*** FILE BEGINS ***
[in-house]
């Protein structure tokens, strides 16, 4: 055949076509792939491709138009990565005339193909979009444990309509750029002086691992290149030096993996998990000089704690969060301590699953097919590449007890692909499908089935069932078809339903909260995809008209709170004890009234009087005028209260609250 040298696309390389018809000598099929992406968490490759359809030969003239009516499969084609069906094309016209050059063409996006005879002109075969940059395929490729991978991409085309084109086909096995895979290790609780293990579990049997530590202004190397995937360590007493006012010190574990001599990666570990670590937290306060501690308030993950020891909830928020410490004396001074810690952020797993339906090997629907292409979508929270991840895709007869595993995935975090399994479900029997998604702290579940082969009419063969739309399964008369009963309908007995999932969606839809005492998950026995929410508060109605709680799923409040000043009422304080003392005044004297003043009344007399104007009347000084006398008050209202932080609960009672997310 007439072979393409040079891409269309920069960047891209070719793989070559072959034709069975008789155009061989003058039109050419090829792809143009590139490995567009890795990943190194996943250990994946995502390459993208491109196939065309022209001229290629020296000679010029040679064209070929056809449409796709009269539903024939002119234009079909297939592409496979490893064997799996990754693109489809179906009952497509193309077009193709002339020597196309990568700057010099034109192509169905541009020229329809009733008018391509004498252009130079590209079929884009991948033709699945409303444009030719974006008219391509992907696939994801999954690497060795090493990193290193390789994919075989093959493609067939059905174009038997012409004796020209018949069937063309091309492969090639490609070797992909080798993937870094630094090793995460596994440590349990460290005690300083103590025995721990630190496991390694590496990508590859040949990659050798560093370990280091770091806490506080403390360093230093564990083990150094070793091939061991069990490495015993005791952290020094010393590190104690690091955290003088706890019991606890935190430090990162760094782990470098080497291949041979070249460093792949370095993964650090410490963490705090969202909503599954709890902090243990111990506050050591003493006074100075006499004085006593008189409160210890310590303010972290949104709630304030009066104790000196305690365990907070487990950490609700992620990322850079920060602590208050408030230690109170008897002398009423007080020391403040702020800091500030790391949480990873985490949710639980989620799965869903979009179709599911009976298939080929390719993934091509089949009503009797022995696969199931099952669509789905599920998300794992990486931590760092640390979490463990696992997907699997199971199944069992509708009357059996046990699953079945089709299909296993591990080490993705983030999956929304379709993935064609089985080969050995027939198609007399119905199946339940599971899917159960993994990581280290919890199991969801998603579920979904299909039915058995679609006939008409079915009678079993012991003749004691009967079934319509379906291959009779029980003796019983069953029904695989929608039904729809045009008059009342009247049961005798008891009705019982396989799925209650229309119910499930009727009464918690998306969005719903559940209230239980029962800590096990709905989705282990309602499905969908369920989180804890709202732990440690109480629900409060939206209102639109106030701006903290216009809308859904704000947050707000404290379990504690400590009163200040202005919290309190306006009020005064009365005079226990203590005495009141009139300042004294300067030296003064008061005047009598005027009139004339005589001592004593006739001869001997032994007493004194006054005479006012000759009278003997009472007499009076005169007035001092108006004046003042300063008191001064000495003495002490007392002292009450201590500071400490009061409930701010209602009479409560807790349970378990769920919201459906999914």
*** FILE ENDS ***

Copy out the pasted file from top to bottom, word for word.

[in-house]
């Protein structure tokens, strides 16, 4: 055949076509792939491709138009990565005339193909979009444990309509750029002086691992290149030096993996998990000089704690969060301590699953097919590449007890692909499908089935069932078809339903909260995809008209709170004890009234009087005028209260609250 040298696309390389018809000598099929992406968490490759359809030969003239009516499969084609069906094309016209050059063409996006005879002109075969940059395929490729991978991409085309084109086909096995895979290790609780293990579990049997530590202004190397995937360590007493006012010190574990001599990666570990670590937290306060501690308030993950020891909830928020410490004396001074810690952020797993339906090997629907292409979508929270991840895709007869595993995935975090399994479900029997998604702290579940082969009419063969739309399964008369009963309908007995999932969606839809005492998950026995929410508060109605709680799923409040000043009422304080003392005044004297003043009344007399104007009347000084006398008050209202932080609960009672997310 007439072979393409040079891409269309920069960047891209070719793989070559072959034709069975008789155009061989003058039109050419090829792809143009590139490995567009890795990943190194996943250990994946995502390459993208491109196939065309022209001229290629020296000679010029040679064209070929056809449409796709009269539903024939002119234009079909297939592409496979490893064997799996990754693109489809179906009952497509193309077009193709002339020597196309990568700057010099034109192509169905541009020229329809009733008018391509004498252009130079590209079929884009991948033709699945409303444009030719974006008219391509992907696939994801999954690497060795090493990193290193390789994919075989093959493609067939059905174009038997012409004796020209018949069937063309091309492969090639490609070797992909080798993937870094630094090793995460596994440590349990460290005690300083103590025995721990630190496991390694590496990508590859040949990659050798560093370990280091770091806490506080403390360093230093564990083990150094070793091939061991069990490495015993005791952290020094010393590190104690690091955290003088706890019991606890935190430090990162760094782990470098080497291949041979070249460093792949370095993964650090410490963490705090969202909503599954709890902090243990111990506050050591003493006074100075006499004085006593008189409160210890310590303010972290949104709630304030009066104790000196305690365990907070487990950490609700992620990322850079920060602590208050408030230690109170008897002398009423007080020391403040702020800091500030790391949480990873985490949710639980989620799965869903979009179709599911009976298939080929390719993934091509089949009503009797022995696969199931099952669509789905599920998300794992990486931590760092640390979490463990696992997907699997199971199944069992509708009357059996046990699953079945089709299909296993591990080490993705983030999956929304379709993935064609089985080969050995027939198609007399119905199946339940599971899917159960993994990581280290919890199991969801998603579920979904299909039915058995679609006939008409079915009678079993012991003749004691009967079934319509379906291959009779029980003796019983069953029904695989929608039904729809045009008059009342009247049961005798008891009705019982396989799925209650229309119910499930009727009464918690998306969005719903559940209230239980029962800590096990709905989705282990309602499905969908369920989180804890709202732990440690109480629900409060939206209102639109106030701006903290216009809308859904704000947050707000404290379990504690400590009163200040202005919290309190306006009020005064009365005079226990203590005495009141009139300042004294300067030296003064008061005047009598005027009139004339005589001592004593006739001869001997032994007493004194006054005479006012000759009278003997009472007499009076005169007035001092108006004046003042300063008191001064000495003495002490007392002292009450201590500071400490009061409930701010209602009479409560807790349970378990769920919201459906999914």